El­gin County


in my mother’s black Kia driv­ing home from my grand­par­ents’ on Christ­mas Eve eve through white-blue snow clumped in the di­min­ished wheat fields sur­round­ing thread­bare barns and aban­doned grey houses whiter snow hang­ing on the dark pines like shear­ling trim along the high­way the sky sat­u­rated with it­self and lines of geese and white and grey fly­catch­ers while vo­ra­cious crows in­ter­pret the in­nards of road­kill deer and rac­coons and no peo­ple re­ally just the ra­dio in and out pop hol­i­day clas­sics and the CBC hourly count­ing catas­tro­phes while just hours be­fore

I pressed my grand­mother at her long din­ing ta­ble on the French cousin who died in an­other stretch of farm­land the gay ar­chi­tect-turned-artist re­turned from Eng­land with can­cer of the mouth and my mother said aids in a pause in­serted the word like a pill be­neath the tongue aids as if we could mis­take it can­cer of the mouth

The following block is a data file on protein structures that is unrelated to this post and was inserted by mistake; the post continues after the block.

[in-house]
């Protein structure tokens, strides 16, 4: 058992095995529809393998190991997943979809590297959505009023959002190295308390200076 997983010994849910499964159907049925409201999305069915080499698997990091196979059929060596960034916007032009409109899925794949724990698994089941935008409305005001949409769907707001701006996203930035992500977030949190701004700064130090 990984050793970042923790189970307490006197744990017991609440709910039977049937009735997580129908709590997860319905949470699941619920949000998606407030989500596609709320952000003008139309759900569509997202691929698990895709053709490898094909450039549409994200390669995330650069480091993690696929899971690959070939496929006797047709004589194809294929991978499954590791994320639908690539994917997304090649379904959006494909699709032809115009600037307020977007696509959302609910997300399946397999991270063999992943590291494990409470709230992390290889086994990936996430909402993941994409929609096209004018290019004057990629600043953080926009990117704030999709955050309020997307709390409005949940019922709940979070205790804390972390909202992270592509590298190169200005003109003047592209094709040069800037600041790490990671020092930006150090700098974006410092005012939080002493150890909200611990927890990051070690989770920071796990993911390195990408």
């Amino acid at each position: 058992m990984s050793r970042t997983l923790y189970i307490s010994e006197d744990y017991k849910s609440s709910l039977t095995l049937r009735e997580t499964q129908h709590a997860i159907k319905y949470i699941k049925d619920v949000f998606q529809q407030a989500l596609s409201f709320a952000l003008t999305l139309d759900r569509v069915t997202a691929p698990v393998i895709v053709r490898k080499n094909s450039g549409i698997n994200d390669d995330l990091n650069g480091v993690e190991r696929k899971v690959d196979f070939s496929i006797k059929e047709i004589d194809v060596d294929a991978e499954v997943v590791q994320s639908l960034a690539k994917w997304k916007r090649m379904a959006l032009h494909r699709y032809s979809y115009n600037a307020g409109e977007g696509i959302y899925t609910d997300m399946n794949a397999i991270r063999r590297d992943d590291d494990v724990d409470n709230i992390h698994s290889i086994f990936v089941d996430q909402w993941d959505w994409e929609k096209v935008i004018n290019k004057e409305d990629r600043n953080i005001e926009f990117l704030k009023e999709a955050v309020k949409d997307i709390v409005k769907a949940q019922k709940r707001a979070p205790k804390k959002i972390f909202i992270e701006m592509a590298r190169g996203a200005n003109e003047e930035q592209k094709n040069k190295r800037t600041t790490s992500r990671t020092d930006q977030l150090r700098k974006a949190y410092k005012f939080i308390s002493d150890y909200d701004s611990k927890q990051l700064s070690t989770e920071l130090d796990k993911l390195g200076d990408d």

for par­en­thet­i­cal as if how ter­ri­ble the words aids

on all our tongues can­cer of the mouth even if not spo­ken the di­ag­no­sis con­firmed they think in the bright liv­ing room of one or an­other cousin she’s not sure and how ter­ri­ble

he was thirty-seven I think they think and his sis­ter

now has a daugh­ter pink

and white an in­no­cent and she is the fam­ily joy and I stared at my grand­mother her face lit by a pair of tif­fany lamps on the maple hutch won­der­ing where my widow’s peak came from if not from her

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